At the 2022 Sothern Association of Workers’ Compensation Administrators (SAWCA) All-Committee Conference, a panel of industry regulators discussed some of the challenges they are facing. Represented states included:
- New Mexico
- South Carolina
Maximum Indemnity Benefits
There are concerns from state regulators that low wage workers are significantly harmed when they are only receiving two-thirds of their standard wages in workers’ compensation benefits. Employees receiving little pay prior to their injury cannot survive on even less financially.
Most states index their maximum workers’ compensation rates to the state average weekly wage, and statistically, wages have been climbing. Maryland increased their maximum rate by 30% over the last two years. Georgia is one of two states where the maximum rate is defined by statute instead of being indexed, so new legislation is passed on this issue every two years.
Claims for Home-Based Employees
With a significant increase in the number of people working from home, jurisdictions are now receiving remote work-related claims. There have not been any state rules or statutes created that outline what makes a home-based claim compensable. Final decisions on compensability are usually based on facts specific to each case, which are used to determine when the injury occurred throughout employment.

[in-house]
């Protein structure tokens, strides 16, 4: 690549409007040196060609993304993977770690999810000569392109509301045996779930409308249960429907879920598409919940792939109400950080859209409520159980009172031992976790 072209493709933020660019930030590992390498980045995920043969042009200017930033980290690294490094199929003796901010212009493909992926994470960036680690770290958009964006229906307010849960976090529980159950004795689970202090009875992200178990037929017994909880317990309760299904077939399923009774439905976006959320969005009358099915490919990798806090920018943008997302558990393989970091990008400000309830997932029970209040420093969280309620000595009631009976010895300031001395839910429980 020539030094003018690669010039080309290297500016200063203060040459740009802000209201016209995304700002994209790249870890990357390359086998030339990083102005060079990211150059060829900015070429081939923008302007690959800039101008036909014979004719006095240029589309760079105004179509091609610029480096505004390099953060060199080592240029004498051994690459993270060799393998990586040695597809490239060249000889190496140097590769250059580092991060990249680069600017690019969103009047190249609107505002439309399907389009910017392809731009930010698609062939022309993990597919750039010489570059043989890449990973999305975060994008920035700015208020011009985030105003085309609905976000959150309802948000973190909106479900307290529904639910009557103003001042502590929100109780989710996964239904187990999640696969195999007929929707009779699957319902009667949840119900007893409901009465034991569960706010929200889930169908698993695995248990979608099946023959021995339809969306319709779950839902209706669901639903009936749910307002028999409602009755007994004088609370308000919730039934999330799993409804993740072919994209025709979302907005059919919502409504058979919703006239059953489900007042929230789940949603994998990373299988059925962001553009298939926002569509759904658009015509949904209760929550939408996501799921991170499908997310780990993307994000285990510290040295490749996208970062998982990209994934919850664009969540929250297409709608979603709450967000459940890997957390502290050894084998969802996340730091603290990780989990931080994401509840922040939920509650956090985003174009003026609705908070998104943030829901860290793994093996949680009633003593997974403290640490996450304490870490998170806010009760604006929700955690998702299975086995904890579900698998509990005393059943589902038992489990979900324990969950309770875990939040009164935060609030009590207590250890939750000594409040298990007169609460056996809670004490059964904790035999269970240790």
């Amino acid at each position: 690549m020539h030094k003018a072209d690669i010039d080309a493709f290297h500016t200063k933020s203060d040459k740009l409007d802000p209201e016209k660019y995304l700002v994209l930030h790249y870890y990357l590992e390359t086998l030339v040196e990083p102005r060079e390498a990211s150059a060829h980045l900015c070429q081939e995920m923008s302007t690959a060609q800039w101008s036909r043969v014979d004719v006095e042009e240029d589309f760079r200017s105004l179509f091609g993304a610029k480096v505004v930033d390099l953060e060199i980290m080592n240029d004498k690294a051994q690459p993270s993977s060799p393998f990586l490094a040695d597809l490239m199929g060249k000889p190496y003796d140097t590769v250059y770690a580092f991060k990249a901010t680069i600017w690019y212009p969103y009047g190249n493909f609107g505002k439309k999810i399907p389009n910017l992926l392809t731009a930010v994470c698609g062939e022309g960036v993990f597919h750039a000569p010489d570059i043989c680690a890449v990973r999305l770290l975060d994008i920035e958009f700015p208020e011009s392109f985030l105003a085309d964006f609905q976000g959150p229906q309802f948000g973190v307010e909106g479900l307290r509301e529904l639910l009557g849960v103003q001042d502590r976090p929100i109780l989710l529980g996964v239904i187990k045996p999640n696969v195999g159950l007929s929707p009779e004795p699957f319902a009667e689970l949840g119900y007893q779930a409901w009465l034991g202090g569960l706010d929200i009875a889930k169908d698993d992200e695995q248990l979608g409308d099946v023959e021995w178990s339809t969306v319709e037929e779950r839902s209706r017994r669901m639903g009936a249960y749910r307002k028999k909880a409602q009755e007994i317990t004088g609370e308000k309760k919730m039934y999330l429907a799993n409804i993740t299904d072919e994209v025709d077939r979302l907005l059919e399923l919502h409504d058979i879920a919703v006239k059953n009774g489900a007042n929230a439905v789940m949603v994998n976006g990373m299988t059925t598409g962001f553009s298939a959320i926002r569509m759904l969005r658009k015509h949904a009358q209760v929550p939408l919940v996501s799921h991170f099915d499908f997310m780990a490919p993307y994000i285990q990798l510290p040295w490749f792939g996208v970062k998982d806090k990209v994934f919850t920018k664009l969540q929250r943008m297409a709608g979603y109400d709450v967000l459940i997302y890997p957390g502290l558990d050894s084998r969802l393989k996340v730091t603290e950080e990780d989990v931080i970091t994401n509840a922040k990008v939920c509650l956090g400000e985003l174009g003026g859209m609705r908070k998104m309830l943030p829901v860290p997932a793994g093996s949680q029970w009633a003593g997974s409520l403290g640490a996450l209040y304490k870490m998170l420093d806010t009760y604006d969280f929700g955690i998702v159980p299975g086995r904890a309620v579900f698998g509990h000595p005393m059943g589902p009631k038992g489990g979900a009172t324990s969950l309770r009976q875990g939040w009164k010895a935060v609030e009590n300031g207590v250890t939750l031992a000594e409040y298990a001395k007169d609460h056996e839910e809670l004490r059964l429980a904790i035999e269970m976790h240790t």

The U.S. Department of Labor (DOL) recently issued a 184-page report, proposing guideline changes to significantly reduce the number of workers classified as “independent contractors.” State regulators noted that the information from the U.S. DOL is simply “guidance” not codified by statues, so states are not bound to them. Many states have statutes on this issue, while others have defined this through state Supreme Court cases.
Many states specifically exclude “domestic workers” from workers’ compensation, but this leaves employers open to civil suits if an employee is injured in the workplace.
SAWCA provides an opportunistic forum for industry regulators to learn from one another. Several states have recently amended their utilization review and treatment guidelines to streamline the process and advance authorizations. When one state discovers a more efficient path, other states tend to follow. States are also beginning to use “rocket dockets” to expedite medical dispute litigation.
Mediation is being used in some states to expedite claim settlements. This deviates from the standard usage of trials and employs alternative dispute resolution, accelerating decisions and saving costs.
Virtual hearings have successfully continued post-pandemic, helping with preliminary and procedural hearings. This change has also reduced both attorneys’ and injured workers’ “windshield time,” or miles traveled for a short hearing.